'Handmaid's Tale,' 'This Is Us' honored at TV critics' awards

Television Critics Association awards 2017-06082017-0001
Host Kristin Chenoweth (left) and "This Is Us" star Sterling K. Brown perform a duet during the Television Critics Association Awards on Aug. 5, 2017, at the Beverly Hilton

BEVERLY HILLS, Calif. — The Handmaid’s Tale, Hulu’s gripping adaptation of the Margaret Atwood novel about a post-U.S. society in which women have lost all civil rights, was named program of the year at the Television Critics Association’s 33rd annual awards on Saturday.

NBC’s This Is Us, the hit family drama created by Penn grad Dan Fogelman, was named outstanding new program.

Actress and singer Kristin Chenoweth, no stranger to glitzier awards shows — she’s won an Emmy and a Tony — hosted the event, which took place in the same Beverly Hilton ballroom from which the Golden Globes air, but without the distraction of TV cameras.

(People give much better speeches when the TV cameras aren’t rolling.)

Camera icon FREDERICK M. BROWN/Getty Images, Courtesy Television Critics Association
Host Kristin Chenoweth spoofs “The Handmaid’s Tale” as host of the 33rd annual Television Critics Association Awards (FREDERICK M. BROWN/Getty Images, Courtesy Television Critics Association)

Chenoweth, who arrived with a piano and an accompanist  as well as more than one change of costume (she first came out dressed in the distinctive habit of a handmaid), at one point got This Is Us star Sterling K. Brown to the stage for a duet. The pair sang “For Good,” from Wicked, the Broadway musical in which Chenoweth originated the role of Glinda.

Let’s just say This Is Us is going to need Randall to sing.

The first show from a streaming service to be named program of the year, Handmaid’s Tale stars Elisabeth Moss (Mad Men) as Offred, one of the women stripped of her real name and enslaved for her fertility. It was also recognized for achievement in drama.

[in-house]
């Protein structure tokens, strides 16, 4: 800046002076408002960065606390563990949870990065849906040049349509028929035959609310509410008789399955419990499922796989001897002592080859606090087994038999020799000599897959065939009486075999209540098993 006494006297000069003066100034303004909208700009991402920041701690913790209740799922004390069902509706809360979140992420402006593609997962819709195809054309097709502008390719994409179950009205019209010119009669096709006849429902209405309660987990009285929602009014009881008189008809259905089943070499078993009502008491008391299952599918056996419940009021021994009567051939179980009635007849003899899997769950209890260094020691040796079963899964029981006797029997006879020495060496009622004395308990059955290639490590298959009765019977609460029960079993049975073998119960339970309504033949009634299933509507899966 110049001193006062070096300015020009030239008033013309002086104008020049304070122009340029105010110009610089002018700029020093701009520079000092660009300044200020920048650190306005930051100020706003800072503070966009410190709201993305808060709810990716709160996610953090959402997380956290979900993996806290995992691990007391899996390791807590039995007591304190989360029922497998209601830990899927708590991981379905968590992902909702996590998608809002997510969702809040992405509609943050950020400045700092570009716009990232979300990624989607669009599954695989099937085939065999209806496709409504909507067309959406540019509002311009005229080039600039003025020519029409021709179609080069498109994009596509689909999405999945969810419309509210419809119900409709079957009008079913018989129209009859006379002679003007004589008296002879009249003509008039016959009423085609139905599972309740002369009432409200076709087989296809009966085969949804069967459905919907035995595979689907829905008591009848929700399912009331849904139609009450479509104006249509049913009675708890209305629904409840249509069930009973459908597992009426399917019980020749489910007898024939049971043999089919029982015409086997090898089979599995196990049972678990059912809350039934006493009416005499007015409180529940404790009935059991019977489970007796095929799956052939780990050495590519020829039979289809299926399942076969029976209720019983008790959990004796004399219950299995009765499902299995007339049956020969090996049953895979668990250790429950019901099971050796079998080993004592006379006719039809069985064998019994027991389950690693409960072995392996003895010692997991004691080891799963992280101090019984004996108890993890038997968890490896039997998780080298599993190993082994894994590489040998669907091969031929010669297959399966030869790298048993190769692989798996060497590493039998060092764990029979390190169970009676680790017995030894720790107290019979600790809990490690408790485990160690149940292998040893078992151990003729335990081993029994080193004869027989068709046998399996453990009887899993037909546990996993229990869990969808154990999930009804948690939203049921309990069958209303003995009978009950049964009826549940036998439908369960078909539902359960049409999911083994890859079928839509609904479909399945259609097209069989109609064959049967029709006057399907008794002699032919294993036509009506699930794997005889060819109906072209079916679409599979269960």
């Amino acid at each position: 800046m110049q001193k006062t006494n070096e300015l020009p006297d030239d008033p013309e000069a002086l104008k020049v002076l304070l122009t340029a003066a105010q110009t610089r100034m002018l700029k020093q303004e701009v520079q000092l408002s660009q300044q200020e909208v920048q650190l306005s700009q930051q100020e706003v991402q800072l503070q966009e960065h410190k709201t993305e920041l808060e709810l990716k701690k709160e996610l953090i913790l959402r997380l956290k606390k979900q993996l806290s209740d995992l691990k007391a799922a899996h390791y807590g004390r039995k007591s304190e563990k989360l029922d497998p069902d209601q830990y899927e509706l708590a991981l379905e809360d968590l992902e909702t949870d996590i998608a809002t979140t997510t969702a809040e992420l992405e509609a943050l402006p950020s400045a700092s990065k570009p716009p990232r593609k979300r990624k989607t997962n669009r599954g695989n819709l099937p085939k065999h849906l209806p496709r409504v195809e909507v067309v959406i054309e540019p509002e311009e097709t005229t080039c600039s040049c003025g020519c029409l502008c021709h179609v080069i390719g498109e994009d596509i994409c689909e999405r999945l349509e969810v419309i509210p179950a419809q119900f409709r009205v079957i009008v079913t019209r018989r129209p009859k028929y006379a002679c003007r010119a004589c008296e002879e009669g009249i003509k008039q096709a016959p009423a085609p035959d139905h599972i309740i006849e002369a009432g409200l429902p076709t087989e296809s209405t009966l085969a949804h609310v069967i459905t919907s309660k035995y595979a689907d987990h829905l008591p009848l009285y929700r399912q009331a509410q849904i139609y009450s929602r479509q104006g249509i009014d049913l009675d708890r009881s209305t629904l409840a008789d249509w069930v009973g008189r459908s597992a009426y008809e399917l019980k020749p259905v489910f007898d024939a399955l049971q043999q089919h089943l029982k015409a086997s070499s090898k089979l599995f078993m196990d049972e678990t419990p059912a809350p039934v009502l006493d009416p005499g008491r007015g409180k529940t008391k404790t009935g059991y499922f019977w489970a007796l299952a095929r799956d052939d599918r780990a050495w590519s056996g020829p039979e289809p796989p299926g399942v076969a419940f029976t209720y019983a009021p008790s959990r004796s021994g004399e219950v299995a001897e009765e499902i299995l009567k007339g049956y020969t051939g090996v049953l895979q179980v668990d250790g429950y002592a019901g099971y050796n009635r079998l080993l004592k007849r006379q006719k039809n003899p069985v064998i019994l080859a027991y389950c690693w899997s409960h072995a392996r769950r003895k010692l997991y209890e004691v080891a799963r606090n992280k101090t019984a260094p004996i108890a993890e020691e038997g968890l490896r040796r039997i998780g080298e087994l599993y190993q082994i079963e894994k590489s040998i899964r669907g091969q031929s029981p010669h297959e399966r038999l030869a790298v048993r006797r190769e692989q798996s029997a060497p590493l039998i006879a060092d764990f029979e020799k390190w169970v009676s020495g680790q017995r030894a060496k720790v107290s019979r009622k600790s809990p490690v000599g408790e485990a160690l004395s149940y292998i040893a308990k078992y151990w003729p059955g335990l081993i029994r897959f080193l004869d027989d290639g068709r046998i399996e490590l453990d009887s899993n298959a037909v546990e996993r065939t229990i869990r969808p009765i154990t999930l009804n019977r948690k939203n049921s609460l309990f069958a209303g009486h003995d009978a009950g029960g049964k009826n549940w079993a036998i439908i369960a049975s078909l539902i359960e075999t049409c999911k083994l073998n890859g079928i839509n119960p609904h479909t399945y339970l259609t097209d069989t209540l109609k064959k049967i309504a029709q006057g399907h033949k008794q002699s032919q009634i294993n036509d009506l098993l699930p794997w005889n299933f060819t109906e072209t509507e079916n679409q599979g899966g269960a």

Also making critics association history: Carrie Coon, who was singled out for individual achievement in drama for her work on two different shows during the 2016-17 season, FX’s Fargo and HBO’s The Leftovers.

FX’s Atlanta won for comedy, and its creator and star, Donald Glover,  was honored for individual achievement in comedy. Glover, off filming in a galaxy far, far away, couldn’t make it, but he sent his brother, Stephen, a writer on the show, along with Atlanta costar Brian Tyree Henry, to accept the awards.

HBO’s star-studded limited series Big Little Lies was named outstanding movie or miniseries. Actress Reese Witherspoon, accepting on behalf of the cast and producers, explained that costar Nicole Kidman was in Australia, and then did her best to read Kidman’s remarks in an Aussie accent.

ABC’s Speechless, a very funny show about a family that happens to include a teenager (Micah Fowler) with cerebral palsy, won for youth programming, a category that in recent years has been variously interpreted by the critics as programming for children, teens, or the whole family.

Documentary filmmaker Ken Burns (Baseball, The Civil War) won a career achievement award, less than a week after appearing before critics to promote his latest series, The Vietnam War, which premieres on PBS on Sept. 17.

The group’s Heritage Award went to Seinfeld.

Other winners included ESPN’s O.J.: Made in America, for news and information programming, and A&E’s Leah Remini: Scientology and the Aftermath, for reality programming